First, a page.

In the view of Opelt et al., in Agile contracting, costs and deadlines are fixed, while the scope is “estimated”, or understood to have some inevitable variability: “…​ you are never exactly aware of what details will be needed at the start of a project. On the other hand, you do not always need everything that had originally been considered to be important” [Opelt et al. 2013].

Their recommended approach supports the following benefits:

  • Simplified adaptation to change

  • Non-punitive changes in scope

  • Reduced knowledge decay (large “batches” of requirements degrade in value over time)

This is achieved through:

  • Defining the contract at the level of product or project vision (epics or high-level stories; see discussion of Scrum) – not detailed specification

  • Developing high-level estimation

  • Establishing agreement for sharing the risk of product development variability

This last point, which Opelt et al. term “riskshare”, is key. If the schedule or cost expand beyond the initial estimate, both the supplier and the customer pay according to some agreed %, which they recommend be between 30%-70%. If the supplier proportion is too low, the contract essentially becomes time and materials. If the customer proportion is too low, the contract starts to resemble traditional fixed-price.

Incremental checkpoints are also essential; for example, the supplier/customer interactions should be high bandwidth for the first few sprints, while culture and expectations are being established and the project is developing a rhythm.

Finally, the ability for either party to exit gracefully and with a minimum penalty is needed. If the initiative is testing market response (aka Lean Startup) and the product hypothesis is falsified, there is little point in continuing the work from the customer’s point of view. And, if the product vision turns out to be far more work than either party estimated, the supplier should be able to walk away (or at least insist on comprehensive re-negotiation).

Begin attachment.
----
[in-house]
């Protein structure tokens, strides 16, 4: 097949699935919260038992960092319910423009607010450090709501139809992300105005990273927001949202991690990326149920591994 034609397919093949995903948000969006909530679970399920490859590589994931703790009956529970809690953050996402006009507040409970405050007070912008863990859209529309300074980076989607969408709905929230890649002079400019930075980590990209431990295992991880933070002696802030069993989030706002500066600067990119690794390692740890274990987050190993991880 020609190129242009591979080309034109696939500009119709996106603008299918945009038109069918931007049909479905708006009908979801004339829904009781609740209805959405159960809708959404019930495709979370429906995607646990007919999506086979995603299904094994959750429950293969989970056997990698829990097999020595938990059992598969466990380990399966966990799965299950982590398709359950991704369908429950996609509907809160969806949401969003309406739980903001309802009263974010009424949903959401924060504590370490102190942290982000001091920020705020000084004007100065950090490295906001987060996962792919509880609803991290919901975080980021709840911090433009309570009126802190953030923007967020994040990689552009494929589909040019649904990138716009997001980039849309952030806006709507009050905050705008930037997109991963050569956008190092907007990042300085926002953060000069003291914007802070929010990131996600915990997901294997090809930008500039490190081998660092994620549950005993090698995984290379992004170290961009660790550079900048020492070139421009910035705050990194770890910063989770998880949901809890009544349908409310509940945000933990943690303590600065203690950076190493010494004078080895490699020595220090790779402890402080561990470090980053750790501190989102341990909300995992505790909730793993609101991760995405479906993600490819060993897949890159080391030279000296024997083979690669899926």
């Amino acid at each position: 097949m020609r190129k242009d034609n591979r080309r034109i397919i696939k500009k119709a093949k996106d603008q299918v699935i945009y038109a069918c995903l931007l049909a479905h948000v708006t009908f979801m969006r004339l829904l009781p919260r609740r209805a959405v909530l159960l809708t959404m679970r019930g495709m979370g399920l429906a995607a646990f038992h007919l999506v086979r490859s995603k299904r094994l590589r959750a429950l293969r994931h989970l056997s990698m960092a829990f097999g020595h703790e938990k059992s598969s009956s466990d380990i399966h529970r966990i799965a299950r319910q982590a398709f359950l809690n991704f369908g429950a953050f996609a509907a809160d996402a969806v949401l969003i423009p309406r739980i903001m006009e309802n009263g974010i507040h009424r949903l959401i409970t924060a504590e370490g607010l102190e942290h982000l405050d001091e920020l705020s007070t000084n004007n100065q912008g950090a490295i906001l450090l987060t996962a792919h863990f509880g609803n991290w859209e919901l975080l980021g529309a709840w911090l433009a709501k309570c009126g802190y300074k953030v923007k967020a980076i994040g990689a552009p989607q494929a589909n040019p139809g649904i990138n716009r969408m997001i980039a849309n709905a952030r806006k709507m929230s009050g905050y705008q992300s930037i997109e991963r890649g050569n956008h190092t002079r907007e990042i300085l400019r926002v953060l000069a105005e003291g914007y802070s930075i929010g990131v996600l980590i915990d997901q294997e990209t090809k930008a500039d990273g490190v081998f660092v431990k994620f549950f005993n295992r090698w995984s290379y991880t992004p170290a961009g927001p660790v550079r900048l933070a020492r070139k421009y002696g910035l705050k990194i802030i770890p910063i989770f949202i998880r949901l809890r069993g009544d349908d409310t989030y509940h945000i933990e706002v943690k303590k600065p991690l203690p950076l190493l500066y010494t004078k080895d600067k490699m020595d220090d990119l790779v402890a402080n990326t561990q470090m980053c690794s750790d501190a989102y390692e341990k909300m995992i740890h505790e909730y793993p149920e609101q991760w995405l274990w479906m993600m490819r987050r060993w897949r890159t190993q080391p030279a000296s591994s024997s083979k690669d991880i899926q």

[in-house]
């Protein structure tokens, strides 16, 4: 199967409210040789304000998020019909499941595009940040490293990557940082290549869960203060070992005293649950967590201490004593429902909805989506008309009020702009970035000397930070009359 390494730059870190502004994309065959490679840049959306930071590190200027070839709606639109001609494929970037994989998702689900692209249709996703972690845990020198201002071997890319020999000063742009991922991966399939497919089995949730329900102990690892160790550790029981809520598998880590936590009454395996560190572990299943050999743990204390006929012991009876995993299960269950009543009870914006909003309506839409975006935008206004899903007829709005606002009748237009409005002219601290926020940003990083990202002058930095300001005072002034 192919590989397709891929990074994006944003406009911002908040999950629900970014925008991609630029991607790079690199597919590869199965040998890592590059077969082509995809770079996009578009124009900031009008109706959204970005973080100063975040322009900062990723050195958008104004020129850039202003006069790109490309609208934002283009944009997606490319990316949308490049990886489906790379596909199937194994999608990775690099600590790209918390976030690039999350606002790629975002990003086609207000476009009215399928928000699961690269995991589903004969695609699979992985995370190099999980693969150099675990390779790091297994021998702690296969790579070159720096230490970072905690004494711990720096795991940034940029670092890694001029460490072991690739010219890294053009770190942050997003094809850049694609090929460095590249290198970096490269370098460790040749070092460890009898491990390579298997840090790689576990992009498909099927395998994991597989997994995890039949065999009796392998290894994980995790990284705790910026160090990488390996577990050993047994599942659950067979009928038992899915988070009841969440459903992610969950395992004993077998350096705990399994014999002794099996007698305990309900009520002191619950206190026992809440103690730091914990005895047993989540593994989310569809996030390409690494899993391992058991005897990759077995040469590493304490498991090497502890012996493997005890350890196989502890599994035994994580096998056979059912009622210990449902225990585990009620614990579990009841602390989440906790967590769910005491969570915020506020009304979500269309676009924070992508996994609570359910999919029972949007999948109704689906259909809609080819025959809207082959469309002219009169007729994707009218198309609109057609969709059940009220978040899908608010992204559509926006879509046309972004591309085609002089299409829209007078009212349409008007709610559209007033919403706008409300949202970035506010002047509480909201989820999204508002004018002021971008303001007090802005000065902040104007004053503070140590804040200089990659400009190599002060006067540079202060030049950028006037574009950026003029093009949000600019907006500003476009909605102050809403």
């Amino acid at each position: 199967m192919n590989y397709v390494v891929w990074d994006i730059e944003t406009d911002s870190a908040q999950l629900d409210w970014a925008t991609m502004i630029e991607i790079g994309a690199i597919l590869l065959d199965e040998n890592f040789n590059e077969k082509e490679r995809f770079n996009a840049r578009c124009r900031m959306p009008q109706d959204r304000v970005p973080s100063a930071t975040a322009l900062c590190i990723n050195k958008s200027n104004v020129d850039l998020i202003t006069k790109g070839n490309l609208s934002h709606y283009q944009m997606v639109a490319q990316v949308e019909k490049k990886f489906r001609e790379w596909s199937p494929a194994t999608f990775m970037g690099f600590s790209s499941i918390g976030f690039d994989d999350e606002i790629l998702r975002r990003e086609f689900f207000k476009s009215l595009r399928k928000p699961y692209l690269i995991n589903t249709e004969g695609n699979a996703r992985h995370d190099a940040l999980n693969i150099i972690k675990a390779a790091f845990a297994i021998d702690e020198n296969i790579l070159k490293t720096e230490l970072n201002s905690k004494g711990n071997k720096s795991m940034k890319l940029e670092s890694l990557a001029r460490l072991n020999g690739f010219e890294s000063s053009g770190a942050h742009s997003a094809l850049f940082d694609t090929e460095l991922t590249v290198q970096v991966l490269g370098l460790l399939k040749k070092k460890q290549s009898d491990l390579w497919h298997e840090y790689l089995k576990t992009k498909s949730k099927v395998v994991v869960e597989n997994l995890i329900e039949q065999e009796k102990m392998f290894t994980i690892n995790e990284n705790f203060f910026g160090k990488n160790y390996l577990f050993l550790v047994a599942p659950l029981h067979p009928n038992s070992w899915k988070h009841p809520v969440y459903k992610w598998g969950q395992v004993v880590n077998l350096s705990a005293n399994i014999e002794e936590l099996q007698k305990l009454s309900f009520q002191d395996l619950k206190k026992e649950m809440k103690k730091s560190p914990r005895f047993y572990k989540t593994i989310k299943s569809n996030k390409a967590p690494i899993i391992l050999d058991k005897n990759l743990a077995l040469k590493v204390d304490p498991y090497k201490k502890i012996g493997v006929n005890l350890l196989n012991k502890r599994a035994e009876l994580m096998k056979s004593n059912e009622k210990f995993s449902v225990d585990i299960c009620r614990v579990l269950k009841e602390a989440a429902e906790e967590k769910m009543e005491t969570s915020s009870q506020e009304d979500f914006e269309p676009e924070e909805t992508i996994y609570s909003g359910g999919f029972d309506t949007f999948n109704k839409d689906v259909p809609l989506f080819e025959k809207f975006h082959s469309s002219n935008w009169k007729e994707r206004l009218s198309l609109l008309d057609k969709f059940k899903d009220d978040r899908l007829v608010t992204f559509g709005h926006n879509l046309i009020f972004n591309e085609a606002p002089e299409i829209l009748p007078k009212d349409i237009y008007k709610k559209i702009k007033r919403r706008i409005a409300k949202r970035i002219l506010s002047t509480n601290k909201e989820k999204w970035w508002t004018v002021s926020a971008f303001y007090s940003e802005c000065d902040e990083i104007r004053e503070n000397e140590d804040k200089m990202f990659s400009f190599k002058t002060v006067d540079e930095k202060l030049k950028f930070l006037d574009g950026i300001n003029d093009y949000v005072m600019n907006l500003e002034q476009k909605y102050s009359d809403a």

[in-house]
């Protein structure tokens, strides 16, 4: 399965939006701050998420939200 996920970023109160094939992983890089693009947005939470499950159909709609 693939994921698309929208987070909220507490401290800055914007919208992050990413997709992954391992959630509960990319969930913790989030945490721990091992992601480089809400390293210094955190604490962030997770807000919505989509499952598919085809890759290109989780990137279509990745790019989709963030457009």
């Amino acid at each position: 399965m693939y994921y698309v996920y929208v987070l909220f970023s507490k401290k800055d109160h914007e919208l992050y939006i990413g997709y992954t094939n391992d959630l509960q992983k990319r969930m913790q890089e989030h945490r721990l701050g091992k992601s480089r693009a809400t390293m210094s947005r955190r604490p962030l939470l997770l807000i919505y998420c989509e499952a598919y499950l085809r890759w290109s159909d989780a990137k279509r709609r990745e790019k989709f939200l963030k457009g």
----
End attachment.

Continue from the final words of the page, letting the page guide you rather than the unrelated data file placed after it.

These ideas are a departure from traditional contract management. As Opelt et al. ask: “How can you sign a contract from which one party can exit at any time?”. Recall, however, that (if Agile principles are applied) the customer is receiving working software continuously through the engagement (e.g., after every sprint).

In conclusion, as Arbogast et al. argue: “Contracts that promote or mandate sequential lifecycle development increase project risk - an Agile approach …​ reduces risk because it limits both the scope of the deliverable and extent of the payment [and] allows for inevitable change” [Arbogast et al. 2012].

Evidence of Notability

Sourcing, and outsourcing, have long been key topics in digital and IT management. The option to allocate some level of responsibility to external parties in exchange for compensation has been an aspect of digital management since the first computers became available.


The decision to outsource some or all of an IT organization to a third party is often cast in terms of “it’s not our core competency”. However, Digital Transformation is resulting in some companies changing their minds and bringing digital systems development and operation back in-house, as a key business competency.